On October 10, 2019, the California Attorney General added to the complexity of the California Consumer Privacy Act of 2018 (“CCPA”) by releasing long-awaited proposed regulations that provide guidance on various elements of the CCPA. The text of the proposed regulations is available here and the California Attorney General has made other documents and information relating to the proposed regulations available here. The comment period for the proposed regulations will close on December 6, 2019. Interested parties may review and provide written comments addressing the proposed regulations prior to that date or attend one of four scheduled public hearings on the proposed regulations to be held on December 2-5, 2019. READ MORE

Orrick Webinar: Last-Minute Amendments – Changes to California’s New Privacy Law Ahead of the Effective Date

Webinar | October 30, 2019

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Please join Heather Sussman, Emily Tabatabai, and Nick Farnsworth for the Cyber, Privacy & Data Innovation practice’s webinar “Last-Minute Amendments- Changes to California’s New Privacy Law Ahead of the Effective Date.”

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Orrick Webinar: Defining “Reasonable” Security Under California’s New Privacy Law

Webinar | September 26, 2019

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Please join Michelle Visser and Nicole Gelsomini for the Cyber, Privacy & Data Innovation practice’s webinar “Defining ‘Reasonable’ Security Under California’s New Privacy Law.” READ MORE

Orrick Webinar: Spotlight on Fintech – How the New California and Nevada Privacy Laws Will Impact Data in Fintech

Webinar | July 30.2019

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Please join Heather Sussman, Barrie VanBrackle and David Curtis for the Cyber, Privacy & Data Innovation practice’s webinar “Spotlight on Fintech – How the New California and Nevada Privacy Laws Will Impact Data in Fintech.”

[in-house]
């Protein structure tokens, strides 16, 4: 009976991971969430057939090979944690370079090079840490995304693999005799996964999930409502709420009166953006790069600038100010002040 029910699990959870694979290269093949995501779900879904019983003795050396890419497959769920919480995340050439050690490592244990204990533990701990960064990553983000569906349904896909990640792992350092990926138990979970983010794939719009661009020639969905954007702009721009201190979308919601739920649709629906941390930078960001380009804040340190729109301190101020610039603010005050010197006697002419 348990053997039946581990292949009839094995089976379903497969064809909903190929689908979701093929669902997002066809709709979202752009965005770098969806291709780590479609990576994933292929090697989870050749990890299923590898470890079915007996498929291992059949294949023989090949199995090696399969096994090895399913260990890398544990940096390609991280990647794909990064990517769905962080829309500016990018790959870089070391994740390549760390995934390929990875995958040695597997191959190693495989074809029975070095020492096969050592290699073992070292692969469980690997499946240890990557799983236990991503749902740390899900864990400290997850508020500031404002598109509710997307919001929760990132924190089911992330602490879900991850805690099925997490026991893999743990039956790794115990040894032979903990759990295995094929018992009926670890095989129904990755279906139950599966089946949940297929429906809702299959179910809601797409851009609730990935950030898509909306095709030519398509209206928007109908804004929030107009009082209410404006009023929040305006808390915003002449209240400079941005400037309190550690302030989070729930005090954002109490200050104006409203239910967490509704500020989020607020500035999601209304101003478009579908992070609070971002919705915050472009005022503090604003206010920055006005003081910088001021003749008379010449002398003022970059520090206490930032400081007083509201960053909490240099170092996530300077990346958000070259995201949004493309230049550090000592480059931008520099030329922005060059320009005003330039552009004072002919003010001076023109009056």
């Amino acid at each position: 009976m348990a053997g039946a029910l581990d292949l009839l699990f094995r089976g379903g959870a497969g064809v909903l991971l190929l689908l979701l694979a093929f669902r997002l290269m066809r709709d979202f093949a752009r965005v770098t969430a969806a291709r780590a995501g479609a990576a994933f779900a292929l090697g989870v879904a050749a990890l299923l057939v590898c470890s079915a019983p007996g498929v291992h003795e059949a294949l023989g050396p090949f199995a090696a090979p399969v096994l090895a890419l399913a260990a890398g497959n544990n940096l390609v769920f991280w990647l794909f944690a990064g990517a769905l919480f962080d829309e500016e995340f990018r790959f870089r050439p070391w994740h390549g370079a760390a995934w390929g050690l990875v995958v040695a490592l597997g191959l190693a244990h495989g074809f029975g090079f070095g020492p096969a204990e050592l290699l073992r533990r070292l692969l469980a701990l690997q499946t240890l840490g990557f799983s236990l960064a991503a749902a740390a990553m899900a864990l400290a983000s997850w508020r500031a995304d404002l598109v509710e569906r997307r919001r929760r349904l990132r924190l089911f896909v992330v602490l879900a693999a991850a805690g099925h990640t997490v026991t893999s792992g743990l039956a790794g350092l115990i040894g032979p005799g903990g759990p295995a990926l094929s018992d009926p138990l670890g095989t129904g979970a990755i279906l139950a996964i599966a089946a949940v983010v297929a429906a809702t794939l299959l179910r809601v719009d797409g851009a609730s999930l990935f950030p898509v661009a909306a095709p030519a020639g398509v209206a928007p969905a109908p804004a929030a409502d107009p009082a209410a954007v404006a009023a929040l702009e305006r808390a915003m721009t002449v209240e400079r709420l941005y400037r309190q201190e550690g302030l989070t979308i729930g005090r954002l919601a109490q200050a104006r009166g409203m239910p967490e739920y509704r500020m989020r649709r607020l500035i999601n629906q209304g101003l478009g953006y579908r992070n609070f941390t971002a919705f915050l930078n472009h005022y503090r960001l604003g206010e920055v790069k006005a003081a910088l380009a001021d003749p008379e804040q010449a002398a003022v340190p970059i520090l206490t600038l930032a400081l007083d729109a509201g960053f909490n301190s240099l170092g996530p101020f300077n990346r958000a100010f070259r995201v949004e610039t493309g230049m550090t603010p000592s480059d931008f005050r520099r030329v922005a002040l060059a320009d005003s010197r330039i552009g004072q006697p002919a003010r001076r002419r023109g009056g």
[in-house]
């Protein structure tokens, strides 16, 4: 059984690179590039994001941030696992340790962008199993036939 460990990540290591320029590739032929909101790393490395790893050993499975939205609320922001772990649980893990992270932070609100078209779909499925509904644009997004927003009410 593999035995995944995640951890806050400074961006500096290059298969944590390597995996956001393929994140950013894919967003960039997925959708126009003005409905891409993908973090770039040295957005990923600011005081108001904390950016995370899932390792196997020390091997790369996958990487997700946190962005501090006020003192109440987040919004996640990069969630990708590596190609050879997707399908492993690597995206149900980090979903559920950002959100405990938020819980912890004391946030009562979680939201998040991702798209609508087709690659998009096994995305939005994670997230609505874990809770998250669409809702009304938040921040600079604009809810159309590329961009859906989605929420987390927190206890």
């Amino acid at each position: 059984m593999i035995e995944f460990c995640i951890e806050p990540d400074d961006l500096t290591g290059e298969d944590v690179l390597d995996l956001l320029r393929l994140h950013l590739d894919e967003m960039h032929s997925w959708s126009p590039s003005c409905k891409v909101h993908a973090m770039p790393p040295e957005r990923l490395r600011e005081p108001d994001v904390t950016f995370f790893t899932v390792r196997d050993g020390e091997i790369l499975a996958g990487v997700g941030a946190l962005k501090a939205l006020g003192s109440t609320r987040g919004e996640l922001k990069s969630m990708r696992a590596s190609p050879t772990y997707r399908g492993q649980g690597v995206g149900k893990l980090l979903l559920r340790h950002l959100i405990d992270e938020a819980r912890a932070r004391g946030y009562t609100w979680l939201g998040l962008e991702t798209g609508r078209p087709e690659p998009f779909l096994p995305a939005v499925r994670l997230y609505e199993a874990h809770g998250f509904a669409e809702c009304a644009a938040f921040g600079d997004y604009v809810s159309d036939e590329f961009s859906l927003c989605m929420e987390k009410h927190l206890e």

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New law decreases the number of companies required to designate a Data Protection Officer in Germany

On June 28, 2019, the German parliament (Bundestag) passed new legislation imposing several changes to the current German Federal Data Protection Act (“BDSG”).  Although many of the changes addressed privacy aspects of criminal proceedings, the new legislation makes an important change for small companies by increasing the threshold to designate a Data Protection Officer (“DPO”). Whereas currently companies have to designate a DPO if they constantly employ at least 10 employees who deal with the automated processing of personal data, the new legislation increases the minimum number of employees from 10 to 20, significantly decreasing the financial and administrative burden for small companies doing business in Germany. This article explains the changes and their impact and explains what companies should do.

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State Legislatures Continue to Update Breach Notification Laws

While the California Consumer Privacy Act (“CCPA”) has inspired many states to consider their own consumer privacy bills, including Nevada which recently enacted a new law, not to be lost in the CCPA-focused frenzy is the fact that states continue to revise their data breach notification statutes. In recent weeks, the new Massachusetts breach notification amendment has gone into effect, New Jersey, Maryland, Oregon, Texas, and Washington have enacted their own breach notification amendments, and Illinois has proposed a bill that is poised to become law in the near term. READ MORE